On Leeks

It’s official, I want leeks in my home at all times. Well, after I’m all done moving of course, but LEEKS ARE DELICIOUS! And if you haven’t had one before, try adding them in with whatever veggie dish you’re making! They have this really wonderful woody aroma to them, and a delightfully mild sweetness, unlike their very strong and pungent veggie friend, onion. For example, I found this really lovely recipe for asparagus that included leeks and pancetta (which I substituted for bacon because that was what I had, and frankly, I find it a little difficult to find pancetta around me) and let me tell you something, Frankie could SMELL it from the other end of the apartment and was shouting “THAT SMELLS GOOD! WHAT ARE YOU MAKING?” about every few minutes. Sometimes, being able to surprise your partner that vegetables, which are not his favorite things to eat, can actually be darn right delicious! Sadly, no photos, but I will DEFINITELY be making it again and included the link to the recipe below in case you don’t want to wait for my photographic evidence of utter tastiness!

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But I digress. As I’m working with leeks more and more, almost seeking them out in a way, I’m becoming more aware of how difficult it can be to cook. Too much and they become mushy and melt into whatever you’re cooking without adding much else since their flavor profile is milder than that of their close veggie friend onion. Though, naturally, if you’re making a soup, you want them to be soft so they blend easily, so in that case, cook away! But too little cooking leaves you with crunchy and fibrous mouthfuls of nothing. It’s only when you get them cooking in a little oil, or dare I say it, butter (which I think is the way to go because they soak up all that nuttiness) that the really aromatic sweetness comes out. You want your leeks to have a presence in whatever it is you’re cooking, rather than being masked, because they are delicate and beautiful, deserving a chance to shine in whatever dish you’re cooking.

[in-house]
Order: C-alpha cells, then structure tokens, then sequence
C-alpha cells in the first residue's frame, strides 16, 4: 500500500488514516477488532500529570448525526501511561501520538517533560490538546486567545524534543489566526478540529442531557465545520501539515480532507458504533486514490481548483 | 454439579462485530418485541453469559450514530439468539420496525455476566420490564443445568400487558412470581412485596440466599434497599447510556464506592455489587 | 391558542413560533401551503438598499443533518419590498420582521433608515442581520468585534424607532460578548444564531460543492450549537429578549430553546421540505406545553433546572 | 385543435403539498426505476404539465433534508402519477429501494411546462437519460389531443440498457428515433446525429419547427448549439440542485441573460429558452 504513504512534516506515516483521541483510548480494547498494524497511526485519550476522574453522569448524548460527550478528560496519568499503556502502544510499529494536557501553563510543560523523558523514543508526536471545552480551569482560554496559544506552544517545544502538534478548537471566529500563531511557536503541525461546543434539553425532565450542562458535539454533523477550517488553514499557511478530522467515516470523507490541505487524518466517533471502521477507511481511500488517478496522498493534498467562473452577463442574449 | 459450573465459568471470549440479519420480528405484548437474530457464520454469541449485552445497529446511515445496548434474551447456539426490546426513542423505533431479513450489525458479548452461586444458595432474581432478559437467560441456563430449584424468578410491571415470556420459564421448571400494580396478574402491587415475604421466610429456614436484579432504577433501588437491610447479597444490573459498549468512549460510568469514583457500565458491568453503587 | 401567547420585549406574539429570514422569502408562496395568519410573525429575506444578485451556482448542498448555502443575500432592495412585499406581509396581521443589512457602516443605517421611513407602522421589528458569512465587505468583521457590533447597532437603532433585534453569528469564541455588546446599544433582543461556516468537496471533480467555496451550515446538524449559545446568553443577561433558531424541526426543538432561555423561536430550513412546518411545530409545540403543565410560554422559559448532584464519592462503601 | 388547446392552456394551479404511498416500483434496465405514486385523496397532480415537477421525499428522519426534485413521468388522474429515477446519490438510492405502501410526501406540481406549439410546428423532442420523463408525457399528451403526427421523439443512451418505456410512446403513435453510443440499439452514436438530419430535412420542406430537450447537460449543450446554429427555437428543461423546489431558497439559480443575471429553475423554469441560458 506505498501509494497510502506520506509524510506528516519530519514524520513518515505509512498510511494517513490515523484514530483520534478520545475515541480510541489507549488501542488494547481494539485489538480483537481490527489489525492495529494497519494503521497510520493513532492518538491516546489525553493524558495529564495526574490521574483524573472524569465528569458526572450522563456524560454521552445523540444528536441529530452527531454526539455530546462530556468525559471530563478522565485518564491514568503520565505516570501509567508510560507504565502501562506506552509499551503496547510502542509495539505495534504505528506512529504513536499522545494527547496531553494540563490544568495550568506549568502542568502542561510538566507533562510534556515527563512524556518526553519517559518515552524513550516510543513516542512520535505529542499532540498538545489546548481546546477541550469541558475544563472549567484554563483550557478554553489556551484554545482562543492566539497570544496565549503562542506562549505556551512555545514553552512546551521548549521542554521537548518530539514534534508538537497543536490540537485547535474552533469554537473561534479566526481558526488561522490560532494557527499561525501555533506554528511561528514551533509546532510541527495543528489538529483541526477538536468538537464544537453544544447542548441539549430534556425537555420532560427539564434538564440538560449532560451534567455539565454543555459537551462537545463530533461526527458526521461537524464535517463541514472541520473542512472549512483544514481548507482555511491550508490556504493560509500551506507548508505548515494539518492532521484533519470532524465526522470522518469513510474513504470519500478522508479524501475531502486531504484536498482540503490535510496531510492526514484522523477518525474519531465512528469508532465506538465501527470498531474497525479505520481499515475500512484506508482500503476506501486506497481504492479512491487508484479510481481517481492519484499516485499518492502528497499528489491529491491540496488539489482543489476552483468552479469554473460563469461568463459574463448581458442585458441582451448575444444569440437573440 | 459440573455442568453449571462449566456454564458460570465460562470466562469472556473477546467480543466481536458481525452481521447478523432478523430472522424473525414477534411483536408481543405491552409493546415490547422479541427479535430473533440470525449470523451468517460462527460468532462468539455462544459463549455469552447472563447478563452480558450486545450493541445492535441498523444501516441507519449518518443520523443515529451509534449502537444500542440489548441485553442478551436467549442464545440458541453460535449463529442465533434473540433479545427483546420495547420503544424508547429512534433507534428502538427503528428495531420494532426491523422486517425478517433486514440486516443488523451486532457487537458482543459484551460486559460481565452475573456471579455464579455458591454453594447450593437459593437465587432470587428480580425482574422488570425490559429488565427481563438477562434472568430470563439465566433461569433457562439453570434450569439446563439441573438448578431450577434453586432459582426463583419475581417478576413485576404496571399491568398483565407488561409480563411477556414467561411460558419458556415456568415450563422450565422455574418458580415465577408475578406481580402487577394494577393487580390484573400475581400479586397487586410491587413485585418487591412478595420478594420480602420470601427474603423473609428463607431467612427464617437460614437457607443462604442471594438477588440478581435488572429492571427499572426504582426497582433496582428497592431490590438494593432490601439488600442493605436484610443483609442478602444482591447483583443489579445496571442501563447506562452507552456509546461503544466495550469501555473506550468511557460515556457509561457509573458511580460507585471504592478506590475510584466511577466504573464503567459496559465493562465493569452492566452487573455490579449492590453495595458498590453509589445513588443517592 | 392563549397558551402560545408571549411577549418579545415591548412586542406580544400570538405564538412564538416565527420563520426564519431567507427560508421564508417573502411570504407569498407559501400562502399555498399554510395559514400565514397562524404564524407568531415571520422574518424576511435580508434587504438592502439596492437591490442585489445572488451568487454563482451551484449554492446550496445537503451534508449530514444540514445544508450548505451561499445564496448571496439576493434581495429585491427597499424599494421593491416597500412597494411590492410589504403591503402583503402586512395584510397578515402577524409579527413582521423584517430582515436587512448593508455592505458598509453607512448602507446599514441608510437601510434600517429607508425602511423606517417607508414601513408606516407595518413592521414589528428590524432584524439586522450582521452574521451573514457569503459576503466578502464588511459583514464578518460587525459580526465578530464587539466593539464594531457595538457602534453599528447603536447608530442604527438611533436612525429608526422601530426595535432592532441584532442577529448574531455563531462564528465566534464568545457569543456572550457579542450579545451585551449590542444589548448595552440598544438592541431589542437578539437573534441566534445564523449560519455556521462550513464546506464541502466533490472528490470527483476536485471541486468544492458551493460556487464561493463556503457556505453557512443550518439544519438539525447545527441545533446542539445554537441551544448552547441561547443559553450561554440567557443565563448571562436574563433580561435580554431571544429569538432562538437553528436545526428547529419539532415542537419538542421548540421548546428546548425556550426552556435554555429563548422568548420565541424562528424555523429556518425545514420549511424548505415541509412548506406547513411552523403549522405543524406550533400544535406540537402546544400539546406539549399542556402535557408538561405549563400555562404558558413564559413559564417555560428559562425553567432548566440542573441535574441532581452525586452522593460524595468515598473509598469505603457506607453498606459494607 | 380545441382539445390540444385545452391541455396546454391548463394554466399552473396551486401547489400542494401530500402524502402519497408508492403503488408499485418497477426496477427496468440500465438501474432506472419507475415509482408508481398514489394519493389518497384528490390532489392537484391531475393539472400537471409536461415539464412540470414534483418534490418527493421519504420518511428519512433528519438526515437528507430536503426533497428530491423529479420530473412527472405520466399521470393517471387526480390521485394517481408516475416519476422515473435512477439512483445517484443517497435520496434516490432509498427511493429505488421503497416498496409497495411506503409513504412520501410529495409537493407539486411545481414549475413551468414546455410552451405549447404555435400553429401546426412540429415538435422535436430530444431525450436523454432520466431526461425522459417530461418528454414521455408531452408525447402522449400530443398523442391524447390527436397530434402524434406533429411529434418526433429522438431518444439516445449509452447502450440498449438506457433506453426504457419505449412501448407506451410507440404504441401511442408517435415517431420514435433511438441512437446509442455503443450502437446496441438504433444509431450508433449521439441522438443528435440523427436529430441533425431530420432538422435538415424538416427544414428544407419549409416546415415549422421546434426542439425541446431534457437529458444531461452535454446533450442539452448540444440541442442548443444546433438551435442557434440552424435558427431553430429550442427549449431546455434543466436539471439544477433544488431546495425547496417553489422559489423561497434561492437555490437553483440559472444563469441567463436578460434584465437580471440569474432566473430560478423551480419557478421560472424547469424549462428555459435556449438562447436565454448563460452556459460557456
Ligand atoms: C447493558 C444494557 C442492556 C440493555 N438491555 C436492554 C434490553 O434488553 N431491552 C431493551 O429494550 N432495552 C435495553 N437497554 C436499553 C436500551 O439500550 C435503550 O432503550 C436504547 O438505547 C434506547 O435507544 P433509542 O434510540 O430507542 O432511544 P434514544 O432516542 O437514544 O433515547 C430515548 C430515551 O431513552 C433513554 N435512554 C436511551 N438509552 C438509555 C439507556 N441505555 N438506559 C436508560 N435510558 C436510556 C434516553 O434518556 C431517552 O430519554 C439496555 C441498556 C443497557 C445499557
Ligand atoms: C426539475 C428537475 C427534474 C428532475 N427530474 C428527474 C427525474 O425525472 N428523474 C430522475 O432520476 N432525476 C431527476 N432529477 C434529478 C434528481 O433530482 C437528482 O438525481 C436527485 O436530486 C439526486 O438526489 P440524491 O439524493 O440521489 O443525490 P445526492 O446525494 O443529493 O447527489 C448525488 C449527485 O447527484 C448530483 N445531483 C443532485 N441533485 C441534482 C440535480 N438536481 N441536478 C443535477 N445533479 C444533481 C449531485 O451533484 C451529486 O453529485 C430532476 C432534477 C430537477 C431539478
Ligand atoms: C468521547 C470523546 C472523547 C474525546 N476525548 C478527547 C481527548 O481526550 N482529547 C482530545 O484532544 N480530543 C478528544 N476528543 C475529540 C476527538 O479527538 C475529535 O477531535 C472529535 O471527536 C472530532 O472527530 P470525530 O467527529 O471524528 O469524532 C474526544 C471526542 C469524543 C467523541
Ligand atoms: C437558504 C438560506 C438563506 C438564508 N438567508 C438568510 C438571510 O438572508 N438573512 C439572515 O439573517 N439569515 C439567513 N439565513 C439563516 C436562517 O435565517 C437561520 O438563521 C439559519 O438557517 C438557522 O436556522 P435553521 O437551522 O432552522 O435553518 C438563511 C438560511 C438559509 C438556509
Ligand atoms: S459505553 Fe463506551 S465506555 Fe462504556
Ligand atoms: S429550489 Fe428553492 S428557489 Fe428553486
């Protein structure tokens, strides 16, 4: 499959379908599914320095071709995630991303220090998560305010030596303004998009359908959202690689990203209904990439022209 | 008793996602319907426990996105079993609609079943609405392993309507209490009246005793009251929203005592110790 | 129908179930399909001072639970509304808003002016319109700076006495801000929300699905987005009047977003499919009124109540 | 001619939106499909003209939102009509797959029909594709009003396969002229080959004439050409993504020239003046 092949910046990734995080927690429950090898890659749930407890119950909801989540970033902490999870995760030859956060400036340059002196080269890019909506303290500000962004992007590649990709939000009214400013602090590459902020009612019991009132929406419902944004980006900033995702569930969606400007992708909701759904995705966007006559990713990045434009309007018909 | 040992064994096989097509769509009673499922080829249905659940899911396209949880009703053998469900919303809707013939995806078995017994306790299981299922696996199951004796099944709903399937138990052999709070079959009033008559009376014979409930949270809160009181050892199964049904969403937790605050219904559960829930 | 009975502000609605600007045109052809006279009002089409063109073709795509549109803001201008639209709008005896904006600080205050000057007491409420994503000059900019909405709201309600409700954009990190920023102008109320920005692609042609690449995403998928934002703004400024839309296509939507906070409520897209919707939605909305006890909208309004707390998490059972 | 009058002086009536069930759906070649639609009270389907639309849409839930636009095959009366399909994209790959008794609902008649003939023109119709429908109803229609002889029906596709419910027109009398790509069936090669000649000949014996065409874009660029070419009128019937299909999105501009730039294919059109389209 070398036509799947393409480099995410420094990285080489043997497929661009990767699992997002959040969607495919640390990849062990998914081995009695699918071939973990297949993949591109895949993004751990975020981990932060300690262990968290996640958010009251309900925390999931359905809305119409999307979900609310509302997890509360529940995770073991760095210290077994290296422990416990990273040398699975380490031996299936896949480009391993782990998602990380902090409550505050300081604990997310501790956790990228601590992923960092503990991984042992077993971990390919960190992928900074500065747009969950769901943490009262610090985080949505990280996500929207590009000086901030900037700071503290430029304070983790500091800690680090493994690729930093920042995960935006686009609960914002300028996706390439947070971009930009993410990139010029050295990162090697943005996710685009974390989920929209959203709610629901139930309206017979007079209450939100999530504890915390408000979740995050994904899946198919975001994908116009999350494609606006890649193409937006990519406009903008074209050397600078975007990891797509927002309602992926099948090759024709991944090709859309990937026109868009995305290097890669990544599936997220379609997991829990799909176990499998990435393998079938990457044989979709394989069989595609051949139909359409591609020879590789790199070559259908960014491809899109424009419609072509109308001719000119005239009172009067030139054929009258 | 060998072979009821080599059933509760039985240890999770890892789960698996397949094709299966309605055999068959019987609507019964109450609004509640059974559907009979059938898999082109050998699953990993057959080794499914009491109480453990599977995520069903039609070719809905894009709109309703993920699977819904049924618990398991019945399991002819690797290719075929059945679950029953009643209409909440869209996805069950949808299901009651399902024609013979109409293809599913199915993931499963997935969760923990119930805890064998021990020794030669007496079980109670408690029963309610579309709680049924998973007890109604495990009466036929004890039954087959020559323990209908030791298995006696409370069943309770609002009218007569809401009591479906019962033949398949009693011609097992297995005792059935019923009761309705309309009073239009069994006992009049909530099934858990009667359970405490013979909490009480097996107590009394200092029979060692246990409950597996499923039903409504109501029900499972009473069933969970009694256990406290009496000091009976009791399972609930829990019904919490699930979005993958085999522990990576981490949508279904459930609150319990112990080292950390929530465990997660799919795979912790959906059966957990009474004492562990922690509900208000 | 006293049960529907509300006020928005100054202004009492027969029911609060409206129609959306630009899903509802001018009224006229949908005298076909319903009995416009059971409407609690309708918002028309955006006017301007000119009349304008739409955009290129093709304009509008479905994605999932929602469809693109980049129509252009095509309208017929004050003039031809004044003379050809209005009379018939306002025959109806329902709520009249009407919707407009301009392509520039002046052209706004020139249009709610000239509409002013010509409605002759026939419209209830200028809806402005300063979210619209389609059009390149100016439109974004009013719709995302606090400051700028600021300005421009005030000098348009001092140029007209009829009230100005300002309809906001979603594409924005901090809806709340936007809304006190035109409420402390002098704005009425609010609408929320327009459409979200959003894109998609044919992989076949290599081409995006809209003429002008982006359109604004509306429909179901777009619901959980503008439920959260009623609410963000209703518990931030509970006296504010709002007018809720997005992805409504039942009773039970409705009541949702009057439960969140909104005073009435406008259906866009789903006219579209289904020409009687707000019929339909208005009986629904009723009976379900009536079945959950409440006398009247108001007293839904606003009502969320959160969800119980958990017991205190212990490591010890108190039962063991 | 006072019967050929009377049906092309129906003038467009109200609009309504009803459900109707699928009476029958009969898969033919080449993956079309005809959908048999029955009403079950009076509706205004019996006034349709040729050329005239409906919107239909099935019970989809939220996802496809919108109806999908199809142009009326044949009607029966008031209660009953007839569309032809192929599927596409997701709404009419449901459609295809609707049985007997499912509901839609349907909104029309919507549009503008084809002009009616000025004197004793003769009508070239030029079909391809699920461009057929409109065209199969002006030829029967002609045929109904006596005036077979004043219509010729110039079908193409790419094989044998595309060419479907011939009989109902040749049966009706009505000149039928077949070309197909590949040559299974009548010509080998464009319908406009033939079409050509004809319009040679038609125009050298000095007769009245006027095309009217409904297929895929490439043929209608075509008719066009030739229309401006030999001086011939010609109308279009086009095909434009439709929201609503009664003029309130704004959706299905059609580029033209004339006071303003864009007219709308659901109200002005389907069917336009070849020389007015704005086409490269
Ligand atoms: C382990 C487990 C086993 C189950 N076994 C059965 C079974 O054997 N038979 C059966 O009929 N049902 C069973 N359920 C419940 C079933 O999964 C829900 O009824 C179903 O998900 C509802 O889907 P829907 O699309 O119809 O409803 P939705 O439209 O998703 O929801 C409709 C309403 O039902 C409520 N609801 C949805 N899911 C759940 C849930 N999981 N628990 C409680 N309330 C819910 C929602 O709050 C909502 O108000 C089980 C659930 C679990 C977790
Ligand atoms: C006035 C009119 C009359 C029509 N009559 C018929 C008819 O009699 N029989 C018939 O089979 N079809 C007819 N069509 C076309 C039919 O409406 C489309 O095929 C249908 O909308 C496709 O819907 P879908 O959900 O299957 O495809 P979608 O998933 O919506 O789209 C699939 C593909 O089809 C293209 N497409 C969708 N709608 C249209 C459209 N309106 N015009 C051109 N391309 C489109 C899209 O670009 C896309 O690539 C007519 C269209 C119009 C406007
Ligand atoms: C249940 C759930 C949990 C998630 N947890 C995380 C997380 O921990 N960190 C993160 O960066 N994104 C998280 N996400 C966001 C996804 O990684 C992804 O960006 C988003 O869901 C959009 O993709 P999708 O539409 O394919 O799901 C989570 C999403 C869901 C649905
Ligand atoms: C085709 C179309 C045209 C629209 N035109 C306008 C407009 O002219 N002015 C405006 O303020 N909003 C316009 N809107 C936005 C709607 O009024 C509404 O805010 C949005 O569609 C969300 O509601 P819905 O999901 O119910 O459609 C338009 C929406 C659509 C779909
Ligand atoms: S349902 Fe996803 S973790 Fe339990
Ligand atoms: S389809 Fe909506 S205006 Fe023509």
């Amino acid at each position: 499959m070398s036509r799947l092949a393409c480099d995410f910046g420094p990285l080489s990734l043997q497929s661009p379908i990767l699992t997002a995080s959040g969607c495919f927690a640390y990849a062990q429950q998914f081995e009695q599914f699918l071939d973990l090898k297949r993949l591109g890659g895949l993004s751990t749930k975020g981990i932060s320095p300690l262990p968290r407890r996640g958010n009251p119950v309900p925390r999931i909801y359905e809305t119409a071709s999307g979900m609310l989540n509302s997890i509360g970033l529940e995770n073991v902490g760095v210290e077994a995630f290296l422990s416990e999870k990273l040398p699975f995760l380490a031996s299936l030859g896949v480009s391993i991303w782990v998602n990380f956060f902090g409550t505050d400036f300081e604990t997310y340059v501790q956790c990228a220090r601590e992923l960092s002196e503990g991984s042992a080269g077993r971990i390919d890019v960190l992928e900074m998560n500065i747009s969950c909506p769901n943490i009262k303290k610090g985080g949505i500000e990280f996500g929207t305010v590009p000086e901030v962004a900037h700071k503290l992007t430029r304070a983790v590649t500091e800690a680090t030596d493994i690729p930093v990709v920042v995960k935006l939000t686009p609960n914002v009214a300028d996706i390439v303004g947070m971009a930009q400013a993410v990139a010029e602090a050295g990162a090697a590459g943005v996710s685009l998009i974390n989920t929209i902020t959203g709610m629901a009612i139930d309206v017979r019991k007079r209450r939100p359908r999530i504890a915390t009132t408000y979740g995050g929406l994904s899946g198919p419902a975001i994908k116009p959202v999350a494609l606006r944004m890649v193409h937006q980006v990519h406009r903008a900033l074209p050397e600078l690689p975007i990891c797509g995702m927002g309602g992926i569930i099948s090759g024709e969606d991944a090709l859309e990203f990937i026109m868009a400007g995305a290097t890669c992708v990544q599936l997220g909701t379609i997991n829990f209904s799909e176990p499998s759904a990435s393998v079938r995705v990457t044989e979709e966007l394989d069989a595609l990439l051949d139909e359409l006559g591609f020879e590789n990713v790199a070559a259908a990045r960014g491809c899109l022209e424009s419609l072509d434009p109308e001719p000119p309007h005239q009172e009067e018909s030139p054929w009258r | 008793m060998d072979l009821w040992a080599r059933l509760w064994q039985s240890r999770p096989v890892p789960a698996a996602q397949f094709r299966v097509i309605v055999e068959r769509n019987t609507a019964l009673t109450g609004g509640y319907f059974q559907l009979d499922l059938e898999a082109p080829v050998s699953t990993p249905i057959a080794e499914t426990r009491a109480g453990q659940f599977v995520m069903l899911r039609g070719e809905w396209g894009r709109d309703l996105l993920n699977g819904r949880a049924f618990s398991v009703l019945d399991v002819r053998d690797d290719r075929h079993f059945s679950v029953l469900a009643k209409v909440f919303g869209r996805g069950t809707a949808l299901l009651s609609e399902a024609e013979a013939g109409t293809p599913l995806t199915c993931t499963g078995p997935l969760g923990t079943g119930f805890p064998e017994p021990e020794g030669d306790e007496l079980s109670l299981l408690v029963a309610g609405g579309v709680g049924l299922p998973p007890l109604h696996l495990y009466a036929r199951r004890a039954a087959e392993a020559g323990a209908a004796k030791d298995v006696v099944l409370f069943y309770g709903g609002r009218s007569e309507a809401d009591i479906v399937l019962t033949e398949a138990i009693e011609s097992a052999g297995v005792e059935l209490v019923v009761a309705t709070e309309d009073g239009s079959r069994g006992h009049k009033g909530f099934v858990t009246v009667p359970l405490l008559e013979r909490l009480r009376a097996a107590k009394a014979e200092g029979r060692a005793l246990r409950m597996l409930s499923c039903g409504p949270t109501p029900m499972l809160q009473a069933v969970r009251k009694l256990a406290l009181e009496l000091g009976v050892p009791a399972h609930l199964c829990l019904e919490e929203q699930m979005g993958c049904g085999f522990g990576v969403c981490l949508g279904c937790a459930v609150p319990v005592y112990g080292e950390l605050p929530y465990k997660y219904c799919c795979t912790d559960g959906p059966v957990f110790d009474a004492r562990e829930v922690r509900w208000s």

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For example, take the asparagus I mentioned earlier! While asparagus was the main ingredient and star of that dish, with its own subtle note of sweetness amid its natural bright earthiness, the addition of the leek enhanced that sweet note to just the perfect amount. The leek complimented it, and still provided a slight tart nuttiness from their caramelization in butter to help them stand out amid the equally strong meatiness of the bacon! And all together, well, let’s just say the recipe is titled aptly!

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As for these fritters? Well, it’s safe to say that I have known for quite some time now that Smitten Kitchen is one of my top go to spots for things to make and try! Deb Perelman’s food is just elegantly simple, unfussy, but delicious, and always adaptable to taste, as I did with these fritters. I like to add a little heat to my veggie dishes if there seems to be a pull towards a single flavor note, which for this dish, since it’s JUST leeks, was going to be a pull towards that soft sweetness, so I added just a little more paprika than the recipe asked for to get a small spicy kick. Also, make sure you do dab your leeks dry after you rinse any remaining dirt away! This ensures that there won’t be too much moisture in your mixture, so your fritters stay in tact and fry perfectly once you mix up your batter!

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But look how tasty that looks?! And that’s another thing I love about her recipes. They’re easy to make. They don’t require a lot of time, making them ideal for weekday cooking, which for me, is becoming the kind of thing I’m gravitating towards the most. But here’s to the upcoming change in season, to a new home, and new meals in a new kitchen! Though, let me say it right now, there are two steaks in our current freezer just waiting to hit the coals of a new grill that may or may not make its way into our backyard in the coming weeks! BBQ and Bags anyone? — Cooking Maggie


Leek Fritters with Garlic & Lemon from smitten kitchen

Absurdly Addictive Asparagus from kaykay on Food52.com

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